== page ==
Thursday, February 09, 2023

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C.Thanks to the Academy: At-Risk Youth at Greater Risk

Finally, as the safe schools and zero-tolerance movements have expanded, and our engagement in the Middle East has grown, the military has stepped up its efforts to access the most vulnerable young students in a more direct fashion: by establishing and running its own schools. Across the country, states have joined with the federal government to create local chapters of the National Guard's Youth ChalleNGe Academy (YCA). To allow the National Guard to operate residential boot-camp-like, quasi-military schools for local at-risk youth, Congress established the Youth ChalleNGe Academy concept in 1993 as a pilot program in ten jurisdictions. The target participants were high school dropouts between the ages of sixteen and eighteen. After completing a twenty-two week residential phase, the cadets, as students are called, are required to participate in a one-year, post-residential phase in which they are further mentored.

Since the program's inception, the number of states hosting YCAs for the National Guard has risen. Only fifteen states had adopted the program in 1995, but over thirty jurisdictions currently run such boot camps, with Missouri becoming one of the most recent participants under a state act signed into law on May 28, 2010. Because budget constraints required it to close its first facility, this is the second time Missouri has attempted to establish a YCA. Now, however, the federal government will pay 75% of the costs associated with the program, and this enhanced financial support attracts states to YCAs. States must raise the remainder of the costs through private groups, such as the National Guard Youth Foundation, a non-profit fundraising agency expressly formed to support the National Guard's YCA efforts.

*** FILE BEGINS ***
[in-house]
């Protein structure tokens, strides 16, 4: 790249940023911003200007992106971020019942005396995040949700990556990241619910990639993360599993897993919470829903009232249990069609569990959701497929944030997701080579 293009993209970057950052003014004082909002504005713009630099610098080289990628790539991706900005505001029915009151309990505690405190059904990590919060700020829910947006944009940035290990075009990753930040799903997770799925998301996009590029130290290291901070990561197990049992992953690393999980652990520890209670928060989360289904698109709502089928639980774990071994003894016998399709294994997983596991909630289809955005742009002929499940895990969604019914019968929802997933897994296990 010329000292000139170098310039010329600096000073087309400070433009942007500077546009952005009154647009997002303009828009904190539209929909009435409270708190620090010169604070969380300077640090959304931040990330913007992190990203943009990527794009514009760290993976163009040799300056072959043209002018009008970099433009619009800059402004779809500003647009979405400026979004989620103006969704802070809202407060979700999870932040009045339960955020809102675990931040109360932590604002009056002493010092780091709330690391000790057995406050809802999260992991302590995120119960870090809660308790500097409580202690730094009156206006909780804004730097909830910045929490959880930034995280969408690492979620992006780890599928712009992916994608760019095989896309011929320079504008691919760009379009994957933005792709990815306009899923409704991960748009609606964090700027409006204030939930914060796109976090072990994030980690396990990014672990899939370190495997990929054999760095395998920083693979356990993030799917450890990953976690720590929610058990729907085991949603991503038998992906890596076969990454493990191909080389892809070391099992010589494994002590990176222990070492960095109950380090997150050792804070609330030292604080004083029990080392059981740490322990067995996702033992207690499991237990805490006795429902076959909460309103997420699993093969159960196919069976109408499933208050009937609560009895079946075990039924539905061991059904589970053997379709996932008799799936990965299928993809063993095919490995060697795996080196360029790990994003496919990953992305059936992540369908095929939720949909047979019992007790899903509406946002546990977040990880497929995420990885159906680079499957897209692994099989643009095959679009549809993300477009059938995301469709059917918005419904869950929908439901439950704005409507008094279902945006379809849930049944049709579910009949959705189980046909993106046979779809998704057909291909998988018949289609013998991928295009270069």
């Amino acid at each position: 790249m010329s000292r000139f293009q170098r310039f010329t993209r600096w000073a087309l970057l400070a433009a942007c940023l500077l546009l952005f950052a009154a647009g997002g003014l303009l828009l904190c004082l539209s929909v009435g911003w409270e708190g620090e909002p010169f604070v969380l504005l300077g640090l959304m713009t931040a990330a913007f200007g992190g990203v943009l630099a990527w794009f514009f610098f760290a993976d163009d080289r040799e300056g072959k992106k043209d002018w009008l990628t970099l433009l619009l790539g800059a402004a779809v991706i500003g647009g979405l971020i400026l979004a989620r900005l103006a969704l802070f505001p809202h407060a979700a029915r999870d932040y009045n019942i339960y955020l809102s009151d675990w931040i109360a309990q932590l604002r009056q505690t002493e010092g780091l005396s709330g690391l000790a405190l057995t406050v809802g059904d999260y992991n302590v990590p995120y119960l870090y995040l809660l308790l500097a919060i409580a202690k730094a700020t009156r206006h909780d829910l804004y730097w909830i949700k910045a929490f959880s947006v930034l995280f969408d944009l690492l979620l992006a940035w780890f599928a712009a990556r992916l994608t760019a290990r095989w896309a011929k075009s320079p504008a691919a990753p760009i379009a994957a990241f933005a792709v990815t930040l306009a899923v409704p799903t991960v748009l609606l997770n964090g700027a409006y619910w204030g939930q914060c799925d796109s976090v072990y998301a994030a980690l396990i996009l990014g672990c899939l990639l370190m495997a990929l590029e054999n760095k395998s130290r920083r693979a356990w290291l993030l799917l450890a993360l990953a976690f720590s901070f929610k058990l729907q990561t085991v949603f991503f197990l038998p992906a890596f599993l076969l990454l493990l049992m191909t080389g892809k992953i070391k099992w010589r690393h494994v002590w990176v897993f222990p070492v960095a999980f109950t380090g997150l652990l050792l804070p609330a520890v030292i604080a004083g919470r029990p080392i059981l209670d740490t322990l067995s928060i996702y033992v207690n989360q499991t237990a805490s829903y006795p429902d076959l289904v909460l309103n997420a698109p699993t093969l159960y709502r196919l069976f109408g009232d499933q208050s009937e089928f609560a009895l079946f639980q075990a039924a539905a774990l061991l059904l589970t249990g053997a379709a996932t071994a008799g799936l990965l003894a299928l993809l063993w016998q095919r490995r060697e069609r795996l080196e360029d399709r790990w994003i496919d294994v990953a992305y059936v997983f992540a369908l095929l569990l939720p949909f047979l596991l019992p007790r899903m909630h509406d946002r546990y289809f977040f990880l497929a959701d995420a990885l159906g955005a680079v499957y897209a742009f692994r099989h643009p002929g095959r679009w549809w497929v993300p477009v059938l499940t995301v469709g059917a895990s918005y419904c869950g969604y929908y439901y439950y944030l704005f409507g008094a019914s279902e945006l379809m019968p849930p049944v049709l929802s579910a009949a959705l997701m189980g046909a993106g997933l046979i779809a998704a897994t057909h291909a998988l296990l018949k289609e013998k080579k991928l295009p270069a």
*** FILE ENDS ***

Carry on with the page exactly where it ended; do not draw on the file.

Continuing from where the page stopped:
YCAs purport to be voluntary programs that youth may choose to attend. Because the funds for YCAs do not come out of a school districting budget, however, school districts have an incentive to steer problem students to participate in them. Some states appear to run the YCA programs in conjunction with state juvenile justice systems as an alternative to residential treatment. Such programs fail to satisfy educational norms because the National Guard lacks certified teachers and other trained school personnel. Indeed, President of the National Guard Youth Foundation Gail Dady admitted, When you think of the National Guard, you don't think educator, you think warfighter. Still, she claimed that no one is better suited to run such a school.

YCAs further claim that young people who enroll are not required to join the military, but the program seeks to model a military lifestyle with young people living in barracks, being assigned to platoons, wearing uniforms, and learning battle skills, such as weaponry target practice. Moreover, the program requires young people who enroll to engage with National Guard officers on a daily basis and to meet with recruiters from all branches of the armed forces.

Official YCA websites suggest there is no pressure on cadets to ultimately enlist. Other sources suggest that YCAs serve as a feeder for the armed services. According to one such report, 15% to 20% of YCA students-- approximately 50% of whom are minorities --have gone on to serve in the military. With claims of 100,000 graduates to date nationwide, this represents a total of 15,000 to 20,000 at-risk youth between the ages of sixteen and eighteen sent into active duty. According to the program's own self-study, approximately 11% of all program participants under age seventeen had somehow already enlisted.

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